Video URL http://pirsa.org/21110031
Competition between unitary dynamics that scramble quantum information non-locally and local measurements that probe and collapse the quantum state can result in a measurement-induced entanglement phase transition. We introduce large-N Brownian hybrid circuits acting on clusters of qubits, which provide an analytically tractable model for measurement-induced criticality. The system is initially entangled with an equal sized reference, and the subsequent hybrid system dynamics either partially preserves or destroys this entanglement depending on the measurement rate. Our approach can access a variety of entropic observables, which are represented as a replica path integral with twisted boundary conditions. Saddle-point analysis reveals a second-order phase transition corresponding to replica permutation symmetry breaking below a critical measurement rate. The transition is mean-field-like and we characterize the critical properties near the transition in terms of a simple Ising field theory in 0+1 dimensions. By coupling the large-N clusters on a lattice, we also extend these solvable models to study the effects of power-law long-range couplings on measurement-induced phases. In one dimension, the long-range coupling is relevant for α<3/2, with α being the power-law exponent, leading to a nontrivial dynamical exponent at the measurement-induced phase transition. More interestingly, for α<1 the entanglement pattern receives a sub-volume correction for both area-law and volume-law phases. The volume-law phase for α<1 realizes a novel quantum error correcting code whose code distance scales as L^(2−2α).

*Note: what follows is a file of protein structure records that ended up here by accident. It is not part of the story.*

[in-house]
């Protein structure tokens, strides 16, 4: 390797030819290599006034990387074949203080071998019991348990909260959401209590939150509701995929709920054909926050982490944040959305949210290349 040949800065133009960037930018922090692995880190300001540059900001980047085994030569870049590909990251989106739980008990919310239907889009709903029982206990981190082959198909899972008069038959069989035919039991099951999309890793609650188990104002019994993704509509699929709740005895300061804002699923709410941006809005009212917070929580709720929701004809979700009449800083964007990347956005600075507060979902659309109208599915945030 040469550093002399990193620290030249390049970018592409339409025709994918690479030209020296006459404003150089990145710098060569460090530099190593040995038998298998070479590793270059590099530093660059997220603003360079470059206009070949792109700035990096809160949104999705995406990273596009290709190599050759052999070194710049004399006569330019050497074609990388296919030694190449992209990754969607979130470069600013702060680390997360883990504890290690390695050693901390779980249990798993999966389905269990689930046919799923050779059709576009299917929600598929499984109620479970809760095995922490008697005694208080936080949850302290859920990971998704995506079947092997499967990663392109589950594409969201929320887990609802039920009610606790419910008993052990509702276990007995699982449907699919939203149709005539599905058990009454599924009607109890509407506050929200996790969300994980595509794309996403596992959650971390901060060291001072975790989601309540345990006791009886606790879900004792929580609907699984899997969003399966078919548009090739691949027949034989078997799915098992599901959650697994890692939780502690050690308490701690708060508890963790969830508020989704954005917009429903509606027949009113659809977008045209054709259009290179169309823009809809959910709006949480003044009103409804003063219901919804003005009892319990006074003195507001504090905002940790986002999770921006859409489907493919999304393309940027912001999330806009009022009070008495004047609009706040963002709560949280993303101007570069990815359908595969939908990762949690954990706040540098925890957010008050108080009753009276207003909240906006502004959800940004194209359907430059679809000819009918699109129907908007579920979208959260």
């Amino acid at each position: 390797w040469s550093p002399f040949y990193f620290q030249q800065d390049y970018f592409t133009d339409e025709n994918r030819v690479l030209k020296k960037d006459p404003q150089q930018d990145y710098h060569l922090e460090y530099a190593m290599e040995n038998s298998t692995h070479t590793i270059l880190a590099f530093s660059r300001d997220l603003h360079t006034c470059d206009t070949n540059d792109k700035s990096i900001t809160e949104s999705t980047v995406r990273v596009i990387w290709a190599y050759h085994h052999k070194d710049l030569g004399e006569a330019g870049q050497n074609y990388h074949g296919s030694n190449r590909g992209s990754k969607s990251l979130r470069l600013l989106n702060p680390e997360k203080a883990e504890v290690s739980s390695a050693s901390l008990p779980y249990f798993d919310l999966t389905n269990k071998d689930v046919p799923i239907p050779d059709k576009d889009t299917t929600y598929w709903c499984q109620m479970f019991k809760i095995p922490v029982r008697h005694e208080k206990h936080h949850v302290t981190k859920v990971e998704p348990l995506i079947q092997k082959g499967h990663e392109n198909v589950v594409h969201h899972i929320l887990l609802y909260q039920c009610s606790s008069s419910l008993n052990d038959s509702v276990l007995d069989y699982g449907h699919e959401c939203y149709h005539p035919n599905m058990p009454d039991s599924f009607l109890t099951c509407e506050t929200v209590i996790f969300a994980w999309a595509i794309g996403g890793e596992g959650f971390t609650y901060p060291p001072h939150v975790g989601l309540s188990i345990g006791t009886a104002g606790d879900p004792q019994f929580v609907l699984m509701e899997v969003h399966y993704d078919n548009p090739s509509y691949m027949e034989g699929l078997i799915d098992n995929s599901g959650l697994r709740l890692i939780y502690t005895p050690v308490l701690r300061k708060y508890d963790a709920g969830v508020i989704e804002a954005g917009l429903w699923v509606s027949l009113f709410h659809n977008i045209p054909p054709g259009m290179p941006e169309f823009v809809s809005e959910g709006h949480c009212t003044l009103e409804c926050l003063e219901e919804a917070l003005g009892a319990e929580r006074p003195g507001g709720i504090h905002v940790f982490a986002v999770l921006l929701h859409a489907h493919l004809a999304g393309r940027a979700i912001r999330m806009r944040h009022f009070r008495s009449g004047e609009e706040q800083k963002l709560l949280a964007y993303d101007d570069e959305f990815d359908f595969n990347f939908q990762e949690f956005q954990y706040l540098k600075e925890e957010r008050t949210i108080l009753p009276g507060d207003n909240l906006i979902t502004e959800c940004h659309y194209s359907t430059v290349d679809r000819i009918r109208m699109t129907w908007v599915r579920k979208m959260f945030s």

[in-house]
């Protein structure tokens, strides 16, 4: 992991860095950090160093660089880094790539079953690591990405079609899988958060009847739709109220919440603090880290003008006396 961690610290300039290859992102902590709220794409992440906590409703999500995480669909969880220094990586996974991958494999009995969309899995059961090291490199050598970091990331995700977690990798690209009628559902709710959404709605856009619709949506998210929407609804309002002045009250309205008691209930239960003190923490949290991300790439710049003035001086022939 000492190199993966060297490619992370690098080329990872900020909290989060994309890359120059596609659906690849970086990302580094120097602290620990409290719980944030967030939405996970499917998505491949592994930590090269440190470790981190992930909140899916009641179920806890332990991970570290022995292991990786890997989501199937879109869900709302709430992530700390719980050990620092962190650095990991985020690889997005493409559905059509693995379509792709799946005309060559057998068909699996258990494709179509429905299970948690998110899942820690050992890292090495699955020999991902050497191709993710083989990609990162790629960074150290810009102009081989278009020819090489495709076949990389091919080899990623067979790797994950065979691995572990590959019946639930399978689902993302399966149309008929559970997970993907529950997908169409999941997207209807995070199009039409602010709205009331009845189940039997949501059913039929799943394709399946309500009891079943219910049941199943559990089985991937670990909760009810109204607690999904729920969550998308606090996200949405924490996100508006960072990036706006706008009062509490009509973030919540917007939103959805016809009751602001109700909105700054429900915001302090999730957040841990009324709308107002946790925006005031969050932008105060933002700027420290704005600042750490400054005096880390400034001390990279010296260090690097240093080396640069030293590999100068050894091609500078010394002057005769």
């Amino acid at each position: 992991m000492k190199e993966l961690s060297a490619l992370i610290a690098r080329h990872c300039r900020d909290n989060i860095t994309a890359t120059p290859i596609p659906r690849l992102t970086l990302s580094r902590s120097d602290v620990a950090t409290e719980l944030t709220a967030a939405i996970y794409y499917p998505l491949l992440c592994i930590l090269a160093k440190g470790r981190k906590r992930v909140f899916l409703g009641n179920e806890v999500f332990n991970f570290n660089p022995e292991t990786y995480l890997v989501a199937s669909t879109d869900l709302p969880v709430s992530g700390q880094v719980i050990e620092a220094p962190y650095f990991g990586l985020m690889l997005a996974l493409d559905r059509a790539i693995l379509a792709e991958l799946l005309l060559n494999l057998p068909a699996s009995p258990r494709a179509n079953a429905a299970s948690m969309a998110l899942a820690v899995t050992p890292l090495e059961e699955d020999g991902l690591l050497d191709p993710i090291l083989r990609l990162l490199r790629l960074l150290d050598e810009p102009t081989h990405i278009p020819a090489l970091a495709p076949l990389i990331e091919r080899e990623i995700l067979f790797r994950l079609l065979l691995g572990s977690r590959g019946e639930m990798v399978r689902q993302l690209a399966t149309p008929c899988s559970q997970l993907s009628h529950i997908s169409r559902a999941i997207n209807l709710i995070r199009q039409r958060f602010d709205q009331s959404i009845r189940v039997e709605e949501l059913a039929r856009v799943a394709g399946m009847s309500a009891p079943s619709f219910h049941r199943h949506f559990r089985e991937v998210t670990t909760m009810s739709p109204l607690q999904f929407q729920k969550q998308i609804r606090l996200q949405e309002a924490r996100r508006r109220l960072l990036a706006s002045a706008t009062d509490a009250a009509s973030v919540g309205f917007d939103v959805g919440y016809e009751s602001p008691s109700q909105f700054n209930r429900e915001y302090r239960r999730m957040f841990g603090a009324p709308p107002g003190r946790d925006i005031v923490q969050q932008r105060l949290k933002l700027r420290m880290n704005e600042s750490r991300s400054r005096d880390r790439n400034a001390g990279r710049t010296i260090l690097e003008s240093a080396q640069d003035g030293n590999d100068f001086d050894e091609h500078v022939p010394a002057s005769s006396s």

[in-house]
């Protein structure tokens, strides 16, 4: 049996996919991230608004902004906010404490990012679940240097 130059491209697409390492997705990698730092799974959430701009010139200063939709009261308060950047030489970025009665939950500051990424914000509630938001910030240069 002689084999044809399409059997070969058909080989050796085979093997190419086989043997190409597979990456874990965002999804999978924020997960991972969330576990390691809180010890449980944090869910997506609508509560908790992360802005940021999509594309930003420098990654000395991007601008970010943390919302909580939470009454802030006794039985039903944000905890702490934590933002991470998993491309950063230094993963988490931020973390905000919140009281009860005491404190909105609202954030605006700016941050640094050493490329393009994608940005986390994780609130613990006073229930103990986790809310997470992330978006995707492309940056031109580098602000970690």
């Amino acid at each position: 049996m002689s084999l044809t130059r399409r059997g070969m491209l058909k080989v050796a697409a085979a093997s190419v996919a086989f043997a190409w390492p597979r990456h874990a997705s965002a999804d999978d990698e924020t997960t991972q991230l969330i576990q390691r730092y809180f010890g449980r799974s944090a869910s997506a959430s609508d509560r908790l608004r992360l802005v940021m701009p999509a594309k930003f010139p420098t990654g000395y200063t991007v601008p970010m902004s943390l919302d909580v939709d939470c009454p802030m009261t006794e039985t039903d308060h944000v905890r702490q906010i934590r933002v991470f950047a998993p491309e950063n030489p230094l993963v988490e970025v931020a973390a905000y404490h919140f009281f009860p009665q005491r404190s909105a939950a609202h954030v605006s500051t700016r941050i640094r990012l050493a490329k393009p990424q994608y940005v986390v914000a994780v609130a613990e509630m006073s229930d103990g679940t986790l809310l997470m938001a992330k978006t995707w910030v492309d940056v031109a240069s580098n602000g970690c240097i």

Phys. Rev. B 104, 094304 (2021), ArXiv:2104.07688.